China and Inner Asia
Organized Panel Session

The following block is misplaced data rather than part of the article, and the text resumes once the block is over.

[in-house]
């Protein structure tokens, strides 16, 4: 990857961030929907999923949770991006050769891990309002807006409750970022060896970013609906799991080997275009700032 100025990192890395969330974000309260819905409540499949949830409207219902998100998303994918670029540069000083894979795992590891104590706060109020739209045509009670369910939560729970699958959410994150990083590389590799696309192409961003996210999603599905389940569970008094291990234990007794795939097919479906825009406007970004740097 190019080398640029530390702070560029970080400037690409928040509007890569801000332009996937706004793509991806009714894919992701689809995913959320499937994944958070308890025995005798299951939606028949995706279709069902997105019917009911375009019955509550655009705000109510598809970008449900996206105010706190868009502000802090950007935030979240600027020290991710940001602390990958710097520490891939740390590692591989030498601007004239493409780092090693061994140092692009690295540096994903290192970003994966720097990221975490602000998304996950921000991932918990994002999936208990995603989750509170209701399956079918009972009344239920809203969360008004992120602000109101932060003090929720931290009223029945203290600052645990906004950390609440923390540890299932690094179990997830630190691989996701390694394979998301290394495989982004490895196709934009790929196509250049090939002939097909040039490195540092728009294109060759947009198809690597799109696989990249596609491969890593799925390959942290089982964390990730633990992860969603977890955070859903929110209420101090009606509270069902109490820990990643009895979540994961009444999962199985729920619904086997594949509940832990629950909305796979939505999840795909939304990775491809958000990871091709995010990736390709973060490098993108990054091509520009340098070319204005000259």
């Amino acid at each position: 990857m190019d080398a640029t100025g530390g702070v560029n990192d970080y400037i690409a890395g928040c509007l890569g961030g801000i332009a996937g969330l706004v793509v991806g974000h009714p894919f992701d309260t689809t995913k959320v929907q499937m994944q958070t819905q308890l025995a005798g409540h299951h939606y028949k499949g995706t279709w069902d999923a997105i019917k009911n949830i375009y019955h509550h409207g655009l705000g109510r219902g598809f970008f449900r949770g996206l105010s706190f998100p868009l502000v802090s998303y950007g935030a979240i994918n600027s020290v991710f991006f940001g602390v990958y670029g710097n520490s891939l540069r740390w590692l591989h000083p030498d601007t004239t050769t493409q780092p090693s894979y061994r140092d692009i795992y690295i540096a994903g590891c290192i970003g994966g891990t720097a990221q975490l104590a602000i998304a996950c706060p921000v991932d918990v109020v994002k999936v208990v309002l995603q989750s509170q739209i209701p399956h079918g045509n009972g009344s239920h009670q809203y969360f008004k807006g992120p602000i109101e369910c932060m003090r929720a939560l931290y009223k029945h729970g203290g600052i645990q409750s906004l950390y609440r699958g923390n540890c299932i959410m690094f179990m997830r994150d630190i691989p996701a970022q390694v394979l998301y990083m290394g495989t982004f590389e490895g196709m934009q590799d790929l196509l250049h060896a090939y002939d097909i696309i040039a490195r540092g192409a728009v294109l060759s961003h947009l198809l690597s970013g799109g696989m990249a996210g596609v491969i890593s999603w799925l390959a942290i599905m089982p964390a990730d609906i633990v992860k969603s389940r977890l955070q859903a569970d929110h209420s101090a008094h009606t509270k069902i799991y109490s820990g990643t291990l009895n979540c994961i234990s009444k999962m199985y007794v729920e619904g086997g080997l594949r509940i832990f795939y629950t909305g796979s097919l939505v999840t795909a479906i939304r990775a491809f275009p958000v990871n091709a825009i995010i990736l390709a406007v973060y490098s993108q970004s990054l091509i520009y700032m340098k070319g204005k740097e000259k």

There is a normative understanding about the history of public art in Japan. Following the introduction of the term “public art” in the 1980s, a number of pioneering attempts of cultural redevelopment through installing site-specific sculptures in cities were made throughout the 1990s. These include the FARET Tachikawa (1994), directed by art organizer Furamu Kitagawa, and the Shinjuku ISLAND (1995), led by curator Fumio Nanjo. After the 2000s, we have witnessed a surge of art festivals held in various rural areas of Japan. The Echigo-Tsumari Art Triennale, which began in 2010, is the most salient example that represents this phenomenon. In those art festivals, many projects have been done to explore the specificities of each region in collaboration with local residents. This well-known historiography of public art as tool for regional revitalization is relevant to the widespread agreement that political awareness is weak in contemporary Japanese art. However, a large number of artists addressed a contested political agenda in their diverse projects realized in the public sphere. For instance, in Made in Occupied Japan (1994) conducted in Tachikawa, feminist artist Yoshiko Shimada attempted to shed light on the city’s barely known history of military prostitution during the period of US occupation. In this presentation, I would like to construct an alternative discourse narrating the history of Japanese public art by examining creative practices and performances of Japanese artists, which intend to intervene in public spaces politically.